Hi Spencer, quicky question, do you have the manufacturer send the products directly to Amazon warehouse? Or do you have it sent to you first and then you get it picked up by courier to send to Amazon?
As I understand having it sent from the manufacturer to Amazon FBA has the following drawbacks:
1) You reveal the manufacturer that you are selling it through Amazon FBA. And particualrely in case you have your product slightly customized that could give the Chinese supplier unnecessary information, which they could start up their own to sell through Amazon or something, not great info to tell them I guess?
2) If I understand correctly, if the supplier sends directly to Amazon it’s being sent just to one Amazon warehouse which may mean slower delivery times to customers. I have heard that there is a big advantage to having the products shipped to your own address and then use Amazon discounted UPS account, UPS may distribute your products to different Amazon warehouses which may mean customers ordering from Amazon would get it quicker as it’s in multiple warehouses.
3) Having it shipped directly you may not be able to physically examine the product yourself. You may have got samples from the manufacturer, but there’s always a chance (and I have heard it happening quite a bit) that samples the manufacturer sends you may differ slightly from the end product being sent to Amazon, so you may find yourself with slightly different products in Amazon warehouse without even knowing it.
I have heard on the amazing seller podcast, scott urges customers to always have the product sent to them and never directly to amazon.
Would really appreciate your take on this.
No, my manufacturer has the product picked up by my shipping company. The shipping company then sends it to amazon.
But on your first shipment I thought you shipped air so didn’t even need a forwarder and just used DHL/UPS/FEDEX or some other courier directly from the supplier to Amazon no?
And also, when your shipping company picks it up from the supplier, as far as I know you also have to send to the supplier himself the destination address (i.e. Amazon?) Or does the supplier only knows someone picks it up from their factory and other than that is not explosed to any other details?!?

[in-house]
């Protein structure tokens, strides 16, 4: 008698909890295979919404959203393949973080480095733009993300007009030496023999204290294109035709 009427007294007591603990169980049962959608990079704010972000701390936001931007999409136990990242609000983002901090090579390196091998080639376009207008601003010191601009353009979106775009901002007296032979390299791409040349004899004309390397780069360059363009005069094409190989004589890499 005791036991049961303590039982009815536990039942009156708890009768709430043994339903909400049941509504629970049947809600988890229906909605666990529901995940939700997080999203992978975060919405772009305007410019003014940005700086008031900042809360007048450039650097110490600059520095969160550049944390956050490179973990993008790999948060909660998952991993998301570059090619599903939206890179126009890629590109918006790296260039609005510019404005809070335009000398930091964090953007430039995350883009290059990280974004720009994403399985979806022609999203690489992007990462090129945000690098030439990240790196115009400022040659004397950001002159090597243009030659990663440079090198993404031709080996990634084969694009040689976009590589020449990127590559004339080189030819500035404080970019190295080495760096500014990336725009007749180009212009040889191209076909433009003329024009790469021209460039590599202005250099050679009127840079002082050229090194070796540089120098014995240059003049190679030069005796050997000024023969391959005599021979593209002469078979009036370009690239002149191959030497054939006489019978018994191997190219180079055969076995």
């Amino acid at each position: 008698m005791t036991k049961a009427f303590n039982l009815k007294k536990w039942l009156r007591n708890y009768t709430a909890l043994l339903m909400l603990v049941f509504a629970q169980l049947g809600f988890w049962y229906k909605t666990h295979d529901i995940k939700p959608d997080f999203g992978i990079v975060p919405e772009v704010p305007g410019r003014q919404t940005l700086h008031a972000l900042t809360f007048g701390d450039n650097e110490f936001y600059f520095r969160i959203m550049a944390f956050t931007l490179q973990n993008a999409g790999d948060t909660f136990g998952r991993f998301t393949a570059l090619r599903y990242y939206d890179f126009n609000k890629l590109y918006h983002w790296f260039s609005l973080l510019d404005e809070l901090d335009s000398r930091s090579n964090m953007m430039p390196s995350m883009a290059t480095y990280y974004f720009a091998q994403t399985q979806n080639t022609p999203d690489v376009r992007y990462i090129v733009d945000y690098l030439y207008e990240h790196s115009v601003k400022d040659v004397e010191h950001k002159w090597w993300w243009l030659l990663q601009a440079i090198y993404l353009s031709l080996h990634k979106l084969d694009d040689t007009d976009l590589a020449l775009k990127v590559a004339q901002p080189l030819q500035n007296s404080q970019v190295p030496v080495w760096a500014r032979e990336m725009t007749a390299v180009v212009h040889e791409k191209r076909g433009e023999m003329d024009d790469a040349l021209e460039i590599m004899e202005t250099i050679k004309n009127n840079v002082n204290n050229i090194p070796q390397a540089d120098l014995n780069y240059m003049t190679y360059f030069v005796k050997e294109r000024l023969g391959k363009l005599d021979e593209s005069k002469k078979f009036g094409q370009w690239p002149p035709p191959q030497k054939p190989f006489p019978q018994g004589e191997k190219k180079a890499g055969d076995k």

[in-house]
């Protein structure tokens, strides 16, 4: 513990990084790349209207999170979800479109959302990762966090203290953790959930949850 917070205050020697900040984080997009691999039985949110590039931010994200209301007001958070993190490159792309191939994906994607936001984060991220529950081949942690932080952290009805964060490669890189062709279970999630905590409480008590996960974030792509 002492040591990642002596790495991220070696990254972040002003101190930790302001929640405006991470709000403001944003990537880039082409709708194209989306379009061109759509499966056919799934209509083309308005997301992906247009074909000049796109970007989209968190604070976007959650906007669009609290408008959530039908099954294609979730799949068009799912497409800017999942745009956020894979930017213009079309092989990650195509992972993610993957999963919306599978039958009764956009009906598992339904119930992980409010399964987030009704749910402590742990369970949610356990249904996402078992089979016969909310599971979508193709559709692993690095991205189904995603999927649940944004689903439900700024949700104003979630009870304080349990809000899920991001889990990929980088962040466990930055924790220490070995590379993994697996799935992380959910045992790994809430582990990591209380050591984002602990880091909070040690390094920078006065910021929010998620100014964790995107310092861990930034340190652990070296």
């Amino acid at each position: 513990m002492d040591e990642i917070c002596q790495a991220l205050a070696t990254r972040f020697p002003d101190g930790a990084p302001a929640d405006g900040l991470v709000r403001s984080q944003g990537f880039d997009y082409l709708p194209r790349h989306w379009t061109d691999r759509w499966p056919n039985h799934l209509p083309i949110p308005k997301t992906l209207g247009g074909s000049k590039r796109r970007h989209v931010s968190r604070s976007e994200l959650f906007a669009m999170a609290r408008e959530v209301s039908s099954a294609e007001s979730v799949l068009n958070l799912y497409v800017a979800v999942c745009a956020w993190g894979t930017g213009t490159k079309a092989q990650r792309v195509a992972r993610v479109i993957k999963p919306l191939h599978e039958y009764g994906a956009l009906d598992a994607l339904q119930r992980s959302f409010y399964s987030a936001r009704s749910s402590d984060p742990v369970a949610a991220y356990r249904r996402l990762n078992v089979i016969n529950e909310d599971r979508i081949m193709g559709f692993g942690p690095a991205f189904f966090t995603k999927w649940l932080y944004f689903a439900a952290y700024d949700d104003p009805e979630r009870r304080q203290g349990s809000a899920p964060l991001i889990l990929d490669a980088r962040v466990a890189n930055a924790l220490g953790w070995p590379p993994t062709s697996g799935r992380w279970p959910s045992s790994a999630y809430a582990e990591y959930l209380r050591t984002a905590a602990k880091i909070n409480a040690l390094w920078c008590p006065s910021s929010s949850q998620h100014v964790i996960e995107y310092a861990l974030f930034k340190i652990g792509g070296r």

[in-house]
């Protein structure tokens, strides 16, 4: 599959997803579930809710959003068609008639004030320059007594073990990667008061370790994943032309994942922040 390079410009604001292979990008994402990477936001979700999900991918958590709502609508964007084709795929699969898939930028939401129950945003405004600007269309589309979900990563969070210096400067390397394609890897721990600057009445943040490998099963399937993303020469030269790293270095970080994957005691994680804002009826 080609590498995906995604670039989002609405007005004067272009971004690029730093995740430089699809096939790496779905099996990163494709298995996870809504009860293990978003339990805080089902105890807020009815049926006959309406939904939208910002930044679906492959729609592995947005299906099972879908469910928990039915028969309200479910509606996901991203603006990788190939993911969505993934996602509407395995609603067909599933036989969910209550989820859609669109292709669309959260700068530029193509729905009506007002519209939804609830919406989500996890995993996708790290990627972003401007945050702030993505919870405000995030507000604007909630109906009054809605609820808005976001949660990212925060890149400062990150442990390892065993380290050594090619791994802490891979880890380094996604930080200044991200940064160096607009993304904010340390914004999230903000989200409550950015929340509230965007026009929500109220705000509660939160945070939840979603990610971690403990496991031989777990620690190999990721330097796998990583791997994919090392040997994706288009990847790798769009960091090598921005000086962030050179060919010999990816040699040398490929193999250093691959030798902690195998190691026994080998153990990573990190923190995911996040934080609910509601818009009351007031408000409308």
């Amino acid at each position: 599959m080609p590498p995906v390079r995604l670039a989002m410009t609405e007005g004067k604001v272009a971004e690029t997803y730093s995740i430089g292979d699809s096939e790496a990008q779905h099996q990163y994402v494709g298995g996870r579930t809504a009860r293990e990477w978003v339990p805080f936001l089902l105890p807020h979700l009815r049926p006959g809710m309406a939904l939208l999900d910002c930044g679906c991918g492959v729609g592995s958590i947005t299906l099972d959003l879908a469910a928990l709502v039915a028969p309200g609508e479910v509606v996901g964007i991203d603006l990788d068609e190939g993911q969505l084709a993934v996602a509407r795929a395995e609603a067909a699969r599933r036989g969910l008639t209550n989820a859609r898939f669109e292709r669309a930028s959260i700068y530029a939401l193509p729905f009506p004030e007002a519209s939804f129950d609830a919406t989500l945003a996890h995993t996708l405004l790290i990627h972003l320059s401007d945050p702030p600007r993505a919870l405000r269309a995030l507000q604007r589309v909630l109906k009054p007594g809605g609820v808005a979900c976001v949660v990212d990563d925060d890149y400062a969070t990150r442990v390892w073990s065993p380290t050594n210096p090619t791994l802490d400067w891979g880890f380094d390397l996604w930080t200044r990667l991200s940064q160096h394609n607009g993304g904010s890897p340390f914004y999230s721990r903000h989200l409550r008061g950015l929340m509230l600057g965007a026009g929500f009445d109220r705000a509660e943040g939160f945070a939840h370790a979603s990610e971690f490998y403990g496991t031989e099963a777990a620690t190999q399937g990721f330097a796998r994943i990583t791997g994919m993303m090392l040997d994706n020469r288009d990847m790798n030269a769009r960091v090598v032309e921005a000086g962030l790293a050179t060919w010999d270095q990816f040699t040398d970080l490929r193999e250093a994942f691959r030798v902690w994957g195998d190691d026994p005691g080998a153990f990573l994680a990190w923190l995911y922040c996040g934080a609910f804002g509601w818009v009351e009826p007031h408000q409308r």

Thanks for your time.
Yes, I still needed someone to get my product from the manufacturer to the airplane and then from the airplane to Amazon. The manufacturer doesn’t know that my product is going to Amazon; they just drop it off in Shanghai or whatever port…that’s it.
Thanks for the update! I’m looking forward to see how this progresses! I’m just bought Long Tail Pro and I’m starting my first Amazon affiliate niche site that I may eventually want to convert into an Amazon FBA business.
Just one question: I have 2 domains, both with 0 authority or backlinks, but one is expired/3 years old, and the other is brand new.
Would an aged domain have an advantage even if it has no authority or backlinks?
Probably not much of an advantage. I would go with the domain name that you like better.
Hi! Thanks for the regular updates! And many-many thanks for your niche studies. That was inspirational)
If I’m not mistaken, you’ve found quite cheap but high quality writers from Philippines some time ago. Can you send email me their profile or share their contacts with me, please?
I haven’t used any writers from the phillipines for a couple of years; I don’t have any profiles to link to 🙁
Hi Spencer, what are your thoughts on this?fbaexpert.com/the-future-of-amazon-and-fba
He may be right that FBA is limited in time. Make hay while sun shines.
I am amazed at how fast you guys learn a new industry. I’ve been watching as you’ve learned the ins-and-outs of manufacturing a retail product. You’re digital guys, so on Day One, you didn’t know all the hiccups you’d experience–but any of us corporate retail guys could have predicted every one of them. (Like Mr. Bryant above pointing out existing customers get pushed back in priority at the factory. Yep.) Likewise, you teach me things about SEO and keywords I didn’t even know that I didn’t know.
I need to discuss margins with you though. You are excited about turning $1 into $2 (we call that “keystone” by the way)–well, don’t be. Keystone is an average retail markup from wholesale. BUT YOU ARE THE WHOLESALER–you’re the guy manufacturing it (or having it manufactured anyway). After you figure your Cost Of Goods (the formula you mentioned is correct, cost + shipping + licensing + shrinkage, etc.) you want to double that for your WHOLESALE price, not your retail price. So (not knowing what your product is) if it cost $1 landed, you should be wholesaling it for $2, then retailing it for $4. 90% of retail gift items are priced this way. That’s why wholesalers will set up an ecommerce site and also sell retail (many times under a different name) — because if they order 1000 units at $1 each, and wholesale half of them at $2 and retail the other half at $4, they turned their $1000 into $3000.